Circular reference problem

Hello, I have a problem with developing an elegant object oriented application in Delphi 6.

For example I need two classes TSalesperson and TCustomer where each instance of a salesperson needs to know what customers it is responsible for and each customer-instance need to know what salesperson they belong to.

The natural thing would be to do the following:

unit uSalesperson;

implementation

uses
  uCustomer;

type
  TSalesperson = class
  private
    FCustomer: TCustomer;
  end;

==========================================

unit uCustomer;
implementation

uses
  uSalesperson;

type
  TCustomer = class
  private
    FSalesperson: TSalesperson;
  end;

When I do this and have each class residing in it's own unit I obviously get a circular reference warning from the compiler.

I can think of two workarounds for this problem:
1. Put both classes in the same unit
2. Make the fields of typ TObject and cast the references to the correct classes at runtime, in that case i could make one unit use(uses) the other in the implementation-section instead of in the interface and the compiler would be happy.

But I don't like either of these solutions because they will give me problems later on.

so my question is:
Is there any other way to solve this problem, perhaps by using interfaces or anything else? I'd be happy for any ideas.

Thanks
Mike
micja491Asked:
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JaccoConnect With a Mentor Commented:
Hi All,

Cesario: I get an error class TCustomer not yet completely defined

ITugay: In D5 it is an error no warning.

Here is a way to solve your problem (with interfaces):

unit Unit0;

interface

type
  ISalesPerson = interface
    procedure Test;
  end;

  ICustomer = interface
    procedure Test;
  end;

implementation

end.

unit Unit2;

interface

uses
  Unit0;
 
type
  TSalesPerson = class(TInterfacedObject, ISalesPerson)
  private
    fCustomer: ICustomer;
  public
    procedure Test;
  end;

implementation

{ TSalesPerson }

procedure TSalesPerson.Test;
begin
  fCustomer.Test;
end;

end.

unit Unit3;

interface

uses
  Unit0;
 
type
  TCustomer = class(TInterfacedObject, ICustomer)
  private
    fSalesPerson: ISalesPerson;
  public
    procedure Test;
  end;

implementation

{ TCustomer }

procedure TCustomer.Test;
begin
  fSalesPerson.Test;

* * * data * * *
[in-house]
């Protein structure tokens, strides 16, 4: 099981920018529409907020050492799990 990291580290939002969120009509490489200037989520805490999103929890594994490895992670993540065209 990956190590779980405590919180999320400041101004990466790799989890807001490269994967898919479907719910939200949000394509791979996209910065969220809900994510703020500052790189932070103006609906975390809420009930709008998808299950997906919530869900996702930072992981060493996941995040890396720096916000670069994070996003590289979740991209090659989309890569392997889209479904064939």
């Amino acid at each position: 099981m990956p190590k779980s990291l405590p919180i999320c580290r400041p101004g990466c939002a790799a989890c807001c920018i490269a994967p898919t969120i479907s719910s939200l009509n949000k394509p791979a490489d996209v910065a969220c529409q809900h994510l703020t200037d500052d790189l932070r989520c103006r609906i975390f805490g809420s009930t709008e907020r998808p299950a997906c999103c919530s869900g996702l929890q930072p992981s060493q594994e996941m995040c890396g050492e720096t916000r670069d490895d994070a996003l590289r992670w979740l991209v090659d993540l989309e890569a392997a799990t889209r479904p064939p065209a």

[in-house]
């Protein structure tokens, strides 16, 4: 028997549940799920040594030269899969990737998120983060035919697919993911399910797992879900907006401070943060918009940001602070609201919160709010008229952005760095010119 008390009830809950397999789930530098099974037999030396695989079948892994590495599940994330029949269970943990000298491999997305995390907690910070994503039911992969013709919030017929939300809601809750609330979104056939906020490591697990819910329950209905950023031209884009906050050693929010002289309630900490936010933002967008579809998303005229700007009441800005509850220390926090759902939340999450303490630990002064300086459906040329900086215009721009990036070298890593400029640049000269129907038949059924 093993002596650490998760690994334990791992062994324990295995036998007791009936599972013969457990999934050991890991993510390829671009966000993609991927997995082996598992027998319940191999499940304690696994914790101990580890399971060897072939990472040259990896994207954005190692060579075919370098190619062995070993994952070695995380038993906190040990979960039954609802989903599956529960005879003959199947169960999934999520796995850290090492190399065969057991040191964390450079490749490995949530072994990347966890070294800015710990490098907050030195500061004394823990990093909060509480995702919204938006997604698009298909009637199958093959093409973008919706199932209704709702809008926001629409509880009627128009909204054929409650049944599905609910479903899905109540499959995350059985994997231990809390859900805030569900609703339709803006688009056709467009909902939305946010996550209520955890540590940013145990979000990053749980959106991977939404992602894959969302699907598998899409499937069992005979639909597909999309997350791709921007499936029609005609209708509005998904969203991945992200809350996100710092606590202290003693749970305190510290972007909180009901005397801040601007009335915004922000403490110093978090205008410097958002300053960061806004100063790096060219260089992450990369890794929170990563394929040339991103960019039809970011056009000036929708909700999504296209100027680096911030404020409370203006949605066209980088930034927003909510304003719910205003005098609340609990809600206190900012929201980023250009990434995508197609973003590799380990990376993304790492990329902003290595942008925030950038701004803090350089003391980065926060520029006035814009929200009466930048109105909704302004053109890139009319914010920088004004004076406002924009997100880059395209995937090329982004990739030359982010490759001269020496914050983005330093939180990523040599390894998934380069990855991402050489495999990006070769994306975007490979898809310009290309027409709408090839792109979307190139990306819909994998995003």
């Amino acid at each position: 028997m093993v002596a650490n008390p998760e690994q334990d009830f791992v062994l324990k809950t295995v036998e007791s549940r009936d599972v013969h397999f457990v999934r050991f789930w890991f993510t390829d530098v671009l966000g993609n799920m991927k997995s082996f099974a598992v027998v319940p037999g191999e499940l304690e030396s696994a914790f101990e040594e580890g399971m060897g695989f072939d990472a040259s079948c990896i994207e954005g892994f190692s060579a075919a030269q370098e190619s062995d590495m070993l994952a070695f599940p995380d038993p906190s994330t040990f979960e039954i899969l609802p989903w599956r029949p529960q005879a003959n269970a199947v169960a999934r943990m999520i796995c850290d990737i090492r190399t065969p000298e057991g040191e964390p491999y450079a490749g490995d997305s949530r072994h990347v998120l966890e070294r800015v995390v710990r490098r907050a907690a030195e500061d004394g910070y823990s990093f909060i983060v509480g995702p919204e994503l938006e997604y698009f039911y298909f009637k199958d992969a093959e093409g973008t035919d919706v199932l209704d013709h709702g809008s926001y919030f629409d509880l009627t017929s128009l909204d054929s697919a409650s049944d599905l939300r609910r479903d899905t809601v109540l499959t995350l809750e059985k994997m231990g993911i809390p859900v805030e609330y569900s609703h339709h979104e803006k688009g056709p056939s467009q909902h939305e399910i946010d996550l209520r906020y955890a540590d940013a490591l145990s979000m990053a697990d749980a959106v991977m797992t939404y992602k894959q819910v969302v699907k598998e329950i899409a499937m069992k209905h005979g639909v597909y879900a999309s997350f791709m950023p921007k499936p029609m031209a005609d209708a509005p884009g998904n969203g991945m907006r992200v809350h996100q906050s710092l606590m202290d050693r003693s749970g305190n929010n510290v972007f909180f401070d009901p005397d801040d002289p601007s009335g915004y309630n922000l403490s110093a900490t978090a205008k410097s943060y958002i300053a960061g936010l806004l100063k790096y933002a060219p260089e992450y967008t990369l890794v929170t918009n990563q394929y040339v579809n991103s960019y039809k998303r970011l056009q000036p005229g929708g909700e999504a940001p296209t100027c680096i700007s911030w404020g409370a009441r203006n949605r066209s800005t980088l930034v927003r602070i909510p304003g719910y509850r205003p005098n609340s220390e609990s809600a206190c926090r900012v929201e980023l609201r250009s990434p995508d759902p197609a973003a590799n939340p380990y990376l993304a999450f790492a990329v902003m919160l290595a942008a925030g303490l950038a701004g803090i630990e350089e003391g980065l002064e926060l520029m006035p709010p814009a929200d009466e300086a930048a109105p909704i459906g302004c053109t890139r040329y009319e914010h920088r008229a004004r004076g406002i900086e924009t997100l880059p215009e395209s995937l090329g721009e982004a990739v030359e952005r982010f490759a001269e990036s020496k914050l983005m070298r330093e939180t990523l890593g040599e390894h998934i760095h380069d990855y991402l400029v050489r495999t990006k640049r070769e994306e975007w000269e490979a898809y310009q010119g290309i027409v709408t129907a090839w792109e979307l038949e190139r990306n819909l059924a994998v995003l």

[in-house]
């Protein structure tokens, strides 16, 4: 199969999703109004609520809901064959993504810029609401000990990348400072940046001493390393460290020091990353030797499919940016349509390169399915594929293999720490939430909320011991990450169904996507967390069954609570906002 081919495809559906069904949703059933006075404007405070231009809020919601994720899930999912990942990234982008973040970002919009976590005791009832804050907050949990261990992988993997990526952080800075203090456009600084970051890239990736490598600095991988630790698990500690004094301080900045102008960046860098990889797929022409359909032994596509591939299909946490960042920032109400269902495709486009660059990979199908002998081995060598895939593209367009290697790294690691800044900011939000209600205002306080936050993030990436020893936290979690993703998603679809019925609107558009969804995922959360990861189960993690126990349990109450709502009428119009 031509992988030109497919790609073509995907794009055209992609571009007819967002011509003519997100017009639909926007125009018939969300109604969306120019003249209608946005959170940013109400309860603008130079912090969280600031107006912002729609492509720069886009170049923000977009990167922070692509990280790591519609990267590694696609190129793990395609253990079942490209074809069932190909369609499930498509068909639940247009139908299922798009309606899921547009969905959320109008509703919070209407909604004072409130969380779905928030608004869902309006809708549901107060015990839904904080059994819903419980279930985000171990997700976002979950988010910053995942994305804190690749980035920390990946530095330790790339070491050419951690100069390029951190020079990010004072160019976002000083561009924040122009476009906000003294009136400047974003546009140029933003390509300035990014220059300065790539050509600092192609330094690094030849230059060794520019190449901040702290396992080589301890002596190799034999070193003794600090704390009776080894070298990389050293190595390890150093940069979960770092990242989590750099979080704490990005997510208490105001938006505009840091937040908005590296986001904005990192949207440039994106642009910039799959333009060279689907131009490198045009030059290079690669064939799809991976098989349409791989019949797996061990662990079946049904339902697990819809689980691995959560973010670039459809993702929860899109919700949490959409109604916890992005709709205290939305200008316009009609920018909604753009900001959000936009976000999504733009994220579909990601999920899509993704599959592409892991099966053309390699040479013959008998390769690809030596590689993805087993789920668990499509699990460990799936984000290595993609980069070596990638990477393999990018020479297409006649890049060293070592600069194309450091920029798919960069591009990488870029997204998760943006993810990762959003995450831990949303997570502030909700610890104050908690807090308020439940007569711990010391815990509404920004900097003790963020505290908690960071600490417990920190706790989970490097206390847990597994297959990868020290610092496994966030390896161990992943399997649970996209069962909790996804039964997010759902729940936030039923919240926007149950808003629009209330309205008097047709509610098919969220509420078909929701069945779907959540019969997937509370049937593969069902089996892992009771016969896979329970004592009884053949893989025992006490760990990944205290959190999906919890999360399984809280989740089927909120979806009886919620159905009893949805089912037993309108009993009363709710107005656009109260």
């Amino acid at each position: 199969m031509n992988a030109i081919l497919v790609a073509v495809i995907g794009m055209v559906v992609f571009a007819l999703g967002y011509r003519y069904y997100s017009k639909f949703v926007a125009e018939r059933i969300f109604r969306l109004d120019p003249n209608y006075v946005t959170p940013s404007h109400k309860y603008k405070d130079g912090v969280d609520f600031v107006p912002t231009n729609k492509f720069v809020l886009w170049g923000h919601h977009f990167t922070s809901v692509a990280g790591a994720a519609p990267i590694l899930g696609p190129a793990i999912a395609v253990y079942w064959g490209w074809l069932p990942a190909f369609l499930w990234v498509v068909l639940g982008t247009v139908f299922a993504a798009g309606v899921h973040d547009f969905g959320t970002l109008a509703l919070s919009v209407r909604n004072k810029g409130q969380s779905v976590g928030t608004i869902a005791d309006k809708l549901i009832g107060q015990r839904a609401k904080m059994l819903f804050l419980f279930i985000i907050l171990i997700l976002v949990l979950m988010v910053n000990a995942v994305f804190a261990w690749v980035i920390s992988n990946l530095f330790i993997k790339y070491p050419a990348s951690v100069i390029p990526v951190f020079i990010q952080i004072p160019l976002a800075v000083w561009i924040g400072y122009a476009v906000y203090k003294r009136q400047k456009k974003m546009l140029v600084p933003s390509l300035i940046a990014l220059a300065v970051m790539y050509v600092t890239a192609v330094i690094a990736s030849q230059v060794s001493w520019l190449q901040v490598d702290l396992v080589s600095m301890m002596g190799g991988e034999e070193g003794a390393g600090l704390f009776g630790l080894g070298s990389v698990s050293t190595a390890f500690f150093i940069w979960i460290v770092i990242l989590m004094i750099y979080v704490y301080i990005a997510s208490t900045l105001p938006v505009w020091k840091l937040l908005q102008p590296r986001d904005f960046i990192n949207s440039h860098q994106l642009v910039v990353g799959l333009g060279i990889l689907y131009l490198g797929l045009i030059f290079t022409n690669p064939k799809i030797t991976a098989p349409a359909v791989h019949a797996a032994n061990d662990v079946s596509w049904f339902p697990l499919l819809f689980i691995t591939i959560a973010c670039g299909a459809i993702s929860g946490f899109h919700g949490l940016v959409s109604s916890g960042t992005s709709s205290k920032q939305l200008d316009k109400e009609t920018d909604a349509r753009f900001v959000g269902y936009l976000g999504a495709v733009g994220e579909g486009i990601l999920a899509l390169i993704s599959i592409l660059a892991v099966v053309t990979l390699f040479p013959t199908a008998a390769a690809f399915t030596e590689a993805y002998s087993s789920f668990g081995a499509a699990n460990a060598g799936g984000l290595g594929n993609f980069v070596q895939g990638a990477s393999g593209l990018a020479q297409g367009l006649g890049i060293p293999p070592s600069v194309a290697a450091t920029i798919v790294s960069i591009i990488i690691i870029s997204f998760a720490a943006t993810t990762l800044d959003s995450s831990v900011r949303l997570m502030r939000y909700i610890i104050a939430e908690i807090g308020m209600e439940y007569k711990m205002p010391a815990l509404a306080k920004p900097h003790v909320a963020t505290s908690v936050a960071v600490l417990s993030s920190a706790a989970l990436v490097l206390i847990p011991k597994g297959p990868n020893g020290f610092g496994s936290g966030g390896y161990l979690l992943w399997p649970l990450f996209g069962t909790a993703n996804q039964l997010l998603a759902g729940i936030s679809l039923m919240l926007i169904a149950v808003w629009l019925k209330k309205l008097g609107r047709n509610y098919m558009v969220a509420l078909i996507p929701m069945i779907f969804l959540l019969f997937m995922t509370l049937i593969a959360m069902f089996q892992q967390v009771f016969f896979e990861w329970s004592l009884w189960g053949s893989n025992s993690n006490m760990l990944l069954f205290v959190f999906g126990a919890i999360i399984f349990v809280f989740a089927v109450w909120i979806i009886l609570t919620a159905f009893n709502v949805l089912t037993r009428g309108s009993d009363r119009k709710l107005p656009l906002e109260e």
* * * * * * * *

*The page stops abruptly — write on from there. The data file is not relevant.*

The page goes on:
end;

end.

Downside of this appraoch is that you have to maintain the interfaces and the classes which can be a slowdown when developing the classes.

Regards Jacco
0
 
CesarioCommented:
Very Simple ;-)

Add a new Unit ( UNIT0.PAS );

Unit UNIT0.PAS;

Interface
  uses Objects,Classes;

Type
   TSalesperson = Class;
   TCustomer    = Class;


Implentation
End.

Now add the Unit0 to Unit1 and Unit2 and it works

good luck

Cesario
   
0
 
ITugayCommented:
Hi micja491,

I suppose that there is no problems with warning, this is not error, right? It is standard way to let one unit know about another placing USES clause bellow  IMPLEMENTATION part.  So, why you care about warnings?

------
Igor.
0
 
ITugayCommented:
>>ITugay: In D5 it is an error no warning.

do you mean that it will produce error in D5?

//------------------------------
unit Unit2;

interface

implementation

uses
  Unit3;

end.


//------------------------------
unit Unit3;

interface

implementation

uses
  Unit2;

end.


btw, looking and Delphi's VCL source, you can notice that all classes which has cross-references, located in the same unit.

I would do by the same way, e.g:

type
  TCustomer = class;
  TSalesPerson = class;

  TCustomer = class(TObject)
    FSalesPerson: TSalesPerson;
  end;

  TSalesPerson = class(TObject)
    FCustomer: TCustomer;
  end;

-----
Igor.
 


0
 
micja491Author Commented:
Thanks all of you for your comments:

Cecario:
The forward declaration solution you recommended
Type
  TSalesperson = Class;
  TCustomer    = Class;

doesn't work as Jacco pointed out (unless of course you put the Forward declarations in the same unit and section as the full class declarations, but then we're back to square one.

ITugay:
You are right that if you put the uses-clauses in the implementation part of the unit then you don't get the circular reference error. But for two classes that need to reference each other I have to have the class declarations in the interface-section, Otherwise i won't be able to set the correct type of the reference-variables right?

And about putting all reference-classes in the same unit, it will make my code messy, since most of my major classes will need to reference each other so most of the apps code will be in one unit making it hard to navigate.

Jacco:
So far I think that your suggestion with the Interfaces is the neatest one. I don't really mind the extra work of creating interfaces but then I'd have to put all interfaces in the same Unit, but that's quite a bit less messy since the Interfaces contain no impementation code.

So if no-one has any other suggestions I'll try this out and accept this comment in a couple of days.

/Mike
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